School systems don't usually have a lot of extra cash on hand, so when they want to make large capital expenditures like building new facilities or making major repairs, they have to borrow money. School bonds are a way for school districts to borrow money. Investors buy promissory notes like school bonds. The school district gets cash in the short term and agrees to pay the investor back over a fixed period of time.
Uses of School Bonds
School bonds work a lot like home loans or corporate bonds. The basic purpose is to allow the borrower to spend money right away and then pay it back over time. School districts use bonds to borrow money to pay for all sorts expensive short-term projects. Bonds are usually used to fund capital improvement projects like updating the heating system in a high school or a building a new gymnasium. For example, a school district in Alameda, California proposed a bond to upgrade existing schools and build new school buildings.
Investing In Bonds
Issuing bonds is basically the same as spending public money, since the school district has to eventually pay the money back. As a result, school districts can't just issue bonds whenever they want. They have to win approval from local voters, partly by proving that funds are needed.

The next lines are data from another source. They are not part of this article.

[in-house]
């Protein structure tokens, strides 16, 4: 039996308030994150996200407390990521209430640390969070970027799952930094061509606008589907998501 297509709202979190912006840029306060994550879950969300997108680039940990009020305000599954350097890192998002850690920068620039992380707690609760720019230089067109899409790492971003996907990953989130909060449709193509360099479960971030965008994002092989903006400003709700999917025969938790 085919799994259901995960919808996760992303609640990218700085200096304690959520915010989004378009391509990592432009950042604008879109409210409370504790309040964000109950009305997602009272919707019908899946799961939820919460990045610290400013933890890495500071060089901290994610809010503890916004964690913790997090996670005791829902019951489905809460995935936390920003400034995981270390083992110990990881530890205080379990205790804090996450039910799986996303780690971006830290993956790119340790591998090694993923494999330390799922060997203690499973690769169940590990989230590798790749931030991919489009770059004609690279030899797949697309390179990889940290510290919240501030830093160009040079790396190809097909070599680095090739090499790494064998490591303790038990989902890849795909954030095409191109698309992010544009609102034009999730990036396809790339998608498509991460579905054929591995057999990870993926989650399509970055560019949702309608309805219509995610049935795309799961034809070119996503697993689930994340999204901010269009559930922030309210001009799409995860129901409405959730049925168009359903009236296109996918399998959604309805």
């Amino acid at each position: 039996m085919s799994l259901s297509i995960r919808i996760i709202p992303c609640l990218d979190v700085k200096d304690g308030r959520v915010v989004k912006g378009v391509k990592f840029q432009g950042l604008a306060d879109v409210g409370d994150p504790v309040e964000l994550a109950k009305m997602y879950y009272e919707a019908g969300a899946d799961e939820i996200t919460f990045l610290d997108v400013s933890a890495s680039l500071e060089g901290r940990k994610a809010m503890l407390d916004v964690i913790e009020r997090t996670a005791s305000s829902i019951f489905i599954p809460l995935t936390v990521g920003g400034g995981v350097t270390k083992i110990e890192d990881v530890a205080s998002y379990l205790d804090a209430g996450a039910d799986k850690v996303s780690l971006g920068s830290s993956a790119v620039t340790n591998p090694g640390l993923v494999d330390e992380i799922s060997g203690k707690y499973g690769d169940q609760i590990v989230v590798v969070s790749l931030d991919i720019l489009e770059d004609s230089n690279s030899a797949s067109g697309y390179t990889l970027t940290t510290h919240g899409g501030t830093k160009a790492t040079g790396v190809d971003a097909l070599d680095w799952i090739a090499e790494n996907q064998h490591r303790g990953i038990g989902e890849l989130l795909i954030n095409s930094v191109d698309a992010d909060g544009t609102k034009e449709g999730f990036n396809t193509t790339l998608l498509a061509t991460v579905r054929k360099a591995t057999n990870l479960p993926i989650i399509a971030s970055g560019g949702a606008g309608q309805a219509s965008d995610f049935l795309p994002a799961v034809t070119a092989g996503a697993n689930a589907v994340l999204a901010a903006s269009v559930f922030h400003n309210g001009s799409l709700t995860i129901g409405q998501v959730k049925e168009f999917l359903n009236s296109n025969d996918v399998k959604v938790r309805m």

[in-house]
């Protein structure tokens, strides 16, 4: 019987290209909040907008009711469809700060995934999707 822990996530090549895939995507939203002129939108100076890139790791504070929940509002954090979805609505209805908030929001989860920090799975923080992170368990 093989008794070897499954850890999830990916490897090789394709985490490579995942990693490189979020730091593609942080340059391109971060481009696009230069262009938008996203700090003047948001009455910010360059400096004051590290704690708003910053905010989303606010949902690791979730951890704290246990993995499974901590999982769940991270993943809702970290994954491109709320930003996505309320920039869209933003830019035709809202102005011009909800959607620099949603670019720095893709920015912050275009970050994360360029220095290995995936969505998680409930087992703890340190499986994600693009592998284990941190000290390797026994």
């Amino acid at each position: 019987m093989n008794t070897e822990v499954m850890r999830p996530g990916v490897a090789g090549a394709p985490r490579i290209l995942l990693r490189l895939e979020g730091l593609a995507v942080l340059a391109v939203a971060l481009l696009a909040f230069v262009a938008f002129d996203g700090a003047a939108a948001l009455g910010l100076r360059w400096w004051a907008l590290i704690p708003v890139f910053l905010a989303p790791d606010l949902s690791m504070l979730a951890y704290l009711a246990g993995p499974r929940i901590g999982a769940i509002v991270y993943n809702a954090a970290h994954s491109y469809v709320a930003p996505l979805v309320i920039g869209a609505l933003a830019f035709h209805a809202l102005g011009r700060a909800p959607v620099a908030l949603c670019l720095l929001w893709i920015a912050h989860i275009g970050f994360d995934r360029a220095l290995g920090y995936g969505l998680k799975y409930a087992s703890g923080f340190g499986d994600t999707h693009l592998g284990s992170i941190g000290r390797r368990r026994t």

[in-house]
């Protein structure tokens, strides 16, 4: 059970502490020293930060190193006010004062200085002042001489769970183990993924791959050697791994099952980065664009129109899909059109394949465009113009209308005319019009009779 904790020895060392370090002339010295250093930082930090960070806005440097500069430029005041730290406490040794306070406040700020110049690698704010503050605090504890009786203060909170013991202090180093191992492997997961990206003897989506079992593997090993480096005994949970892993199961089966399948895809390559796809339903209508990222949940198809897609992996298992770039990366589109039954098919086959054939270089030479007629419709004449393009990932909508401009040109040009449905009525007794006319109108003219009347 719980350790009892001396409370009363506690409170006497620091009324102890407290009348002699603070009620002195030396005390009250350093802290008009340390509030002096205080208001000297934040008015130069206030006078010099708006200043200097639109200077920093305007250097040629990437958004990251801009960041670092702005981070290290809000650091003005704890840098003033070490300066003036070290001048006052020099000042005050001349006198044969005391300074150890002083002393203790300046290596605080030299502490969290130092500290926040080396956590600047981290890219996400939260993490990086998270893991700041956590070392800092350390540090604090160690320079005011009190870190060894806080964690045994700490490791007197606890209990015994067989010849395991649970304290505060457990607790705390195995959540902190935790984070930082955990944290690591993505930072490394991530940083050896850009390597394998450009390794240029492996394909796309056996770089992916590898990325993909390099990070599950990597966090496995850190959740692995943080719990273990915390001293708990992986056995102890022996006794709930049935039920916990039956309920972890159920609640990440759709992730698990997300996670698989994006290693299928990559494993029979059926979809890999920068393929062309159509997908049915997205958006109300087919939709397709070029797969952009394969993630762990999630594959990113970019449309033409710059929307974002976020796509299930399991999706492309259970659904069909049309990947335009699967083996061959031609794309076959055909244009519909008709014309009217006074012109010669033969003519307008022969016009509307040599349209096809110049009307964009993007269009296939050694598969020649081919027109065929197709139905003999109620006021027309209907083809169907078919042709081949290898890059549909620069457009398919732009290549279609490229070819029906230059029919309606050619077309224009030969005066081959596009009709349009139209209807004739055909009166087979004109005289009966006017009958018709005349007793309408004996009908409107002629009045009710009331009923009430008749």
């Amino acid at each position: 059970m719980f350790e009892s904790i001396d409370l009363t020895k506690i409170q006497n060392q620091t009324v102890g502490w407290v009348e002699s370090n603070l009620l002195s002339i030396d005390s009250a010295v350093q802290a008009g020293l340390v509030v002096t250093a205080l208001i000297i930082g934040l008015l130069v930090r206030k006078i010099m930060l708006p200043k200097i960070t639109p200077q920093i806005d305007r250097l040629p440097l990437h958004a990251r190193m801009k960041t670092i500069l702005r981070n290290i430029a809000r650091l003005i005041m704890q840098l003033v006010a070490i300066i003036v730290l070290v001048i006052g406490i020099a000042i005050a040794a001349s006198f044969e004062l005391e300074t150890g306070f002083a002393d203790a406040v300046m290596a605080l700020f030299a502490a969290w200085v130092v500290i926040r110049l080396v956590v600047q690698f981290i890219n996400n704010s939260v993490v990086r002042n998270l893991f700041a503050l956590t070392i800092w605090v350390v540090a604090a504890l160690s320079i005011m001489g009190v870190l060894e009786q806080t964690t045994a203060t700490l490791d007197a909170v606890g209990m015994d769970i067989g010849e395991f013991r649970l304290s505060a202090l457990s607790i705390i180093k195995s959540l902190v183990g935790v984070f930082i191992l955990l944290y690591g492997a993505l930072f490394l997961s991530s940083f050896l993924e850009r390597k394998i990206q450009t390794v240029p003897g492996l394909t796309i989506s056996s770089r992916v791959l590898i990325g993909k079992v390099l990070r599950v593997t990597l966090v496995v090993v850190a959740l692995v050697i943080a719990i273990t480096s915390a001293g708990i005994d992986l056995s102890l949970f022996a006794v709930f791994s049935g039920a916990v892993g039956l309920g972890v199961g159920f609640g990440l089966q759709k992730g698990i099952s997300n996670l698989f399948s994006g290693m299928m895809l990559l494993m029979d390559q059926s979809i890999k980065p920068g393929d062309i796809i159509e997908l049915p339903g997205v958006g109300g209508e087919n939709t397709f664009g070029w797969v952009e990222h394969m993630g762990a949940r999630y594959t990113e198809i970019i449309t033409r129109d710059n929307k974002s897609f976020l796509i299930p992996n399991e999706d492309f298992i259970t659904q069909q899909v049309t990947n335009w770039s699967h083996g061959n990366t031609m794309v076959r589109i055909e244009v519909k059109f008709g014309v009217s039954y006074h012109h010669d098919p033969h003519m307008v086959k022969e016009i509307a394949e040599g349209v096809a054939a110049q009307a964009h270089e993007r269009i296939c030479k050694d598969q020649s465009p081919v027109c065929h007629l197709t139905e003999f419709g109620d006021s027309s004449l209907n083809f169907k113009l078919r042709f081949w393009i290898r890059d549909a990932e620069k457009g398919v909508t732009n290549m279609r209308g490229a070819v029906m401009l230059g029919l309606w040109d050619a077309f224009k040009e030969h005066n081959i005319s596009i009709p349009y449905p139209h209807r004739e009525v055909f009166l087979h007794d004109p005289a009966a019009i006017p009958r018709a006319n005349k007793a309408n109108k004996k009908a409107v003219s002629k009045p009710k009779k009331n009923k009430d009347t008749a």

Once voters approve a bond measure, the school district begins selling bonds on the open market. Since school districts pay back the initial investment with interest, investors can earn profit when the district pays them back.
School bonds offer investors a big advantage over other types of bonds: they are exempt from federal taxation and sometimes state taxation. Normally, the IRS charges people a capital gains tax rate of 15 percent on income from bonds, so the exemption makes school bonds a particularly attractive investment.
Paying Bonds Back
Bonds have to be repaid by taxpayers with interest. The interest rate, and thus the total cost of the bond, varies according to how risky the investment is. It's no secret that the health of an economy affect interest rates. For example, a town on the verge of bankruptcy typically will have to pay very high interest rates for bonds, while a very wealthy city can qualify for very low rates.
Voting for school bond measures means voting for higher property taxes.
Citizens typically have to pay back bonds using property taxes. Voting for "yes" on a bond measure essentially means voting to increase property taxes to fund the school system. For example, the school bond measure in Alameda, California, proposed to raise property taxes by about $60 per $100,000 of assessed value. If you owned a home in the district worth $500,000, paying off the bond would require you to pay an extra $300 per year in property taxes.
Investors must be aware that bond repayment isn't guaranteed. If a city's population falls or its property tax revenue declines, the city could default on its school bonds. For example, the city of Detroit defaulted on several bonds in 2014. Defaults mean investors may get back only a small portion of the money they spent on the bonds. In some cases, they can lose their entire initial investment.
- The Alamedan: The Explainer: School bonds
- District Administration: How to Win Your Next Bond Issue
- Forbes: Are Municipal Bonds Currently A Good Investment?
- RBC Wealth Management: Taxable Municipal Bonds
- MarketWatch: Here’s how Much Capital Gains You’ll Pay This Year
- Reuters: Detroit Leads 2013 U.S. Bond Defaults: Moody's